The High Court has upheld an appeal by the General Medical Council against a MPTS decision in GMC v Rezk [2023] EWHC 3228.

In this case, the GMC appealed against a determination of a Tribunal of the Medical Practitioners Tribunal Service (“MPTS”), on 3 April 2023, that no action should be taken against the Respondent (“Dr Rezk”), in respect of his sexual misconduct and impairment of fitness to practise.


The allegations against the Respondent, in summary, related to a referral by a Consultant who referred the Respondent to the GMC on behalf of Ms A, a junior sister on the Medical Assessment Unit at Plymouth. She had disclosed to him that she had received from the Respondent unwanted sexually explicit messages, and pictures of his genitals, between September and December 2020. At that time, the Respondent had left Plymouth, and was contacting Ms A via social media.

A further allegation was received in relation to, Ms B, who was also a junior sister on the Medical Assessment Unit at Plymouth, received messages about sexual activity from the Respondent on social media.

MPTS Findings

The transcript recorded that the Tribunal found that the matters proved, “which they characterised as sexual harassment, amounted to serious misconduct” and consequently found the Respondent’s fitness to practise was impaired “on public interest grounds, and that such a finding was necessary to uphold proper professional standards and conduct, and to maintain public confidence in the profession.”  However, the Tribunal ” … concluded that there were exceptional circumstances in this case which justified taking no action” as outlined in paragraph 17 of the judgement.

Grounds of Appeal

In summary, the grounds of appeal were as follows:

i) The Tribunal failed to attach sufficient weight to the second and third limbs of the over-arching objective in section 1 MA 1983, namely, to promote and maintain public confidence in the medical profession and to promote and maintain proper professional standards and conduct for members of that profession.

ii) The Tribunal erred in finding that there were “exceptional circumstances” which justified a decision to take no action.

iii) In the circumstances of this case, the Tribunal ought to have imposed an appropriate sanction, namely, suspension.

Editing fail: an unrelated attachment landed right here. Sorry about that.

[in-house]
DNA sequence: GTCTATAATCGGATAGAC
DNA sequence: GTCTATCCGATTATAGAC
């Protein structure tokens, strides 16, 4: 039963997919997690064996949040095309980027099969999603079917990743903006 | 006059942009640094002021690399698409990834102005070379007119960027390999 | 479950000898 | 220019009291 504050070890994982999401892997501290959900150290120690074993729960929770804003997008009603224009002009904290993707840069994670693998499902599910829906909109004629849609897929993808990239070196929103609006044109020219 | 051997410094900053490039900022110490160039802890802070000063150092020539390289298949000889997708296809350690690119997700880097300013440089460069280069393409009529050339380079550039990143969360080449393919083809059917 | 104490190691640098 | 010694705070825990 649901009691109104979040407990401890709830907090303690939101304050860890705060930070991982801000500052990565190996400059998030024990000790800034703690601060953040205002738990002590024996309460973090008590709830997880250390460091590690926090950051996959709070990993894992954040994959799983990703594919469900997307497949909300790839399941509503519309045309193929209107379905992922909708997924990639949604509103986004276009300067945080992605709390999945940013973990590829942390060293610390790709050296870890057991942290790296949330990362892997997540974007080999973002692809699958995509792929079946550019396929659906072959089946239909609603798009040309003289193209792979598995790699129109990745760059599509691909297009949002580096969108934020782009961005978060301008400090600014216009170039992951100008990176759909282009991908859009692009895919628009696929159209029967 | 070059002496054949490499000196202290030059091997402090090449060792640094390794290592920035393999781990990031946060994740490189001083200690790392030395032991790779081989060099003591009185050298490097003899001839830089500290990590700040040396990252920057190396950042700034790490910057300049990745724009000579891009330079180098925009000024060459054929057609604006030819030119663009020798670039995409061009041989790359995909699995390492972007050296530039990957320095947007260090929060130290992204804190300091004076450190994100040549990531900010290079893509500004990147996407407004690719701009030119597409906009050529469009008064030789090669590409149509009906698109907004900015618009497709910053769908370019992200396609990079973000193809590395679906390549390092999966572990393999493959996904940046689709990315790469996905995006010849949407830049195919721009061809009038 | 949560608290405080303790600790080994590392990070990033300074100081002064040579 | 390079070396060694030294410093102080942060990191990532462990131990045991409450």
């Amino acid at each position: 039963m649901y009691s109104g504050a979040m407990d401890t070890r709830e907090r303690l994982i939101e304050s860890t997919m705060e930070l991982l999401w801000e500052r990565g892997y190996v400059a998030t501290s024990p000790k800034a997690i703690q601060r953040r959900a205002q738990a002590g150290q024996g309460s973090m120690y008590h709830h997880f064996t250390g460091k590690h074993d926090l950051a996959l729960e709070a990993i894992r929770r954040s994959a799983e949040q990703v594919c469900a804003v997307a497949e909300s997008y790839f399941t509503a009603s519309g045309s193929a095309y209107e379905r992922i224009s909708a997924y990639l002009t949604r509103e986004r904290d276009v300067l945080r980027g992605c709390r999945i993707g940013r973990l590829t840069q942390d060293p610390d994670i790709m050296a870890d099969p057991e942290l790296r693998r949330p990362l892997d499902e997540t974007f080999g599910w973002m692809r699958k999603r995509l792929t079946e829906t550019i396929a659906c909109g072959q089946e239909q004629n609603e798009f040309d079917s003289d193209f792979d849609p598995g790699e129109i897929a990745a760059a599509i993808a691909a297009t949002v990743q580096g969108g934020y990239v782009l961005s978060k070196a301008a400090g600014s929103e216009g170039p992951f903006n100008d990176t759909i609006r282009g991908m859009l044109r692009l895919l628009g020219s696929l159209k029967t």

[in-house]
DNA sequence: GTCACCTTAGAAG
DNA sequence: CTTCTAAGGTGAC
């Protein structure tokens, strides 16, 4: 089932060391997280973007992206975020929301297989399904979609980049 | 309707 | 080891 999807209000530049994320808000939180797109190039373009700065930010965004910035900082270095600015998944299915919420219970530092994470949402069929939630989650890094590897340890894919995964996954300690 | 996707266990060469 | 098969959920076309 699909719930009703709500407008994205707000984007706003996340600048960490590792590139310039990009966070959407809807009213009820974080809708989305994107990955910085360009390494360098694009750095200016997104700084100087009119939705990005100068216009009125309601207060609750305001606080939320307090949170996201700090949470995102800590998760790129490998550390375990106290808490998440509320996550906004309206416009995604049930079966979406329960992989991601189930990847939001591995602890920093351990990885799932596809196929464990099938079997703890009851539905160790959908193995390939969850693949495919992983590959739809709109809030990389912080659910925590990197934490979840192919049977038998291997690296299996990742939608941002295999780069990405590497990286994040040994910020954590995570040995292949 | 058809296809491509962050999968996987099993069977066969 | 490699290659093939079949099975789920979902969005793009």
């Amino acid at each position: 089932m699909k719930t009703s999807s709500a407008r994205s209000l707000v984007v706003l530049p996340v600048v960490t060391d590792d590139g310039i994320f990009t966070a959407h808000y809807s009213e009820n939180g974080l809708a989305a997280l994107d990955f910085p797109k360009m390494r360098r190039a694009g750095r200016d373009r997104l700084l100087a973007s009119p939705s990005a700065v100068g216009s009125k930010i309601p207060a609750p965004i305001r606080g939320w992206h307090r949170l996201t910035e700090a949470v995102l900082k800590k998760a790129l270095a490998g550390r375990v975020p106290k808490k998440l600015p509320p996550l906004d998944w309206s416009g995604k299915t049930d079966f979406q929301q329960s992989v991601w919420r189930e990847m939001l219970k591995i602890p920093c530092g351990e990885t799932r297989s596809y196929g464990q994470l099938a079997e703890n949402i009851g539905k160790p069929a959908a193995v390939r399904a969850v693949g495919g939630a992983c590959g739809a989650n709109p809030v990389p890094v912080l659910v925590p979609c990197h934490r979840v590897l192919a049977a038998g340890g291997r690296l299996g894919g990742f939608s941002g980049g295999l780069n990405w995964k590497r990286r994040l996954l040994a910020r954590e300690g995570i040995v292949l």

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In summary, Mrs Justice Lang, in upholding the GMC’s grounds of appeal, said:

“In my judgment, I am in a position to reach a conclusion on the issue of sanctions after having heard and read extensive submissions and evidence, and I consider it is appropriate for me to do so. The misconduct occurred as long ago as 2020, and the Tribunal made its determination on 3 April 2023. If I remit the matter for reconsideration by a fresh MPT, it would have to hold a further hearing, perhaps hear evidence, and then reach a determination. That process is unlikely to be concluded until well into 2024. It would take even longer if the previous Tribunal panel has to be re-convened. In any event, in view of my findings, a fresh panel is more appropriate. The delay has been, and continues to be, detrimental to Dr Rezk. Equally importantly, it is not in the interests of the National Health Service for the training of doctors to be delayed, and it is not in the public interest for extensive resources to be spent on protracted tribunal and court hearings.”

She continued:

“Furthermore, in my judgment, taking no action in this case would not meet the overarching objective of protection of the public, in that it would not promote and maintain public confidence in the medical profession or proper professional standards and conduct for members of the profession. It would appear unduly lenient.”


Lang J concluded that a Conditions of Practice Order would be an appropriate substitute for the MPTS decision.

“In my judgment, conditions which require Dr Rezk to continue to work on his attitude towards his female colleagues, under supervision, are an appropriate way of addressing his shortcomings in this regard, and reinforcing the progress that he has already made. In my view, a period of 12 months is the minimum period required to achieve this objective. The Tribunal found that Dr Rezk has insight and has responded positively to remediation or training. In the light of his co-operation with the GMC proceedings to date, I am satisfied that he would comply with any conditions.

“Such an order would also meet the public interest in training and retaining competent doctors. The other sanctions proposed – no further action or suspension – do not provide for any remediation. Imposition of conditions does not carry with it the risk that he will lose his training contract, which I consider would be a disproportionate response to his misconduct.”

Concluding her judgement, Lang J said:

“The GMC’s appeal is allowed. The Tribunal’s determination, on 3 April 2023, that no action should be taken in respect of Dr Rezk’s misconduct and impairment of fitness to practise, is to be quashed. Instead, conditions are to be imposed on Dr Rezk’s registration, in terms of the agreed draft presented to the Court by the parties, for a period of 12 months.”

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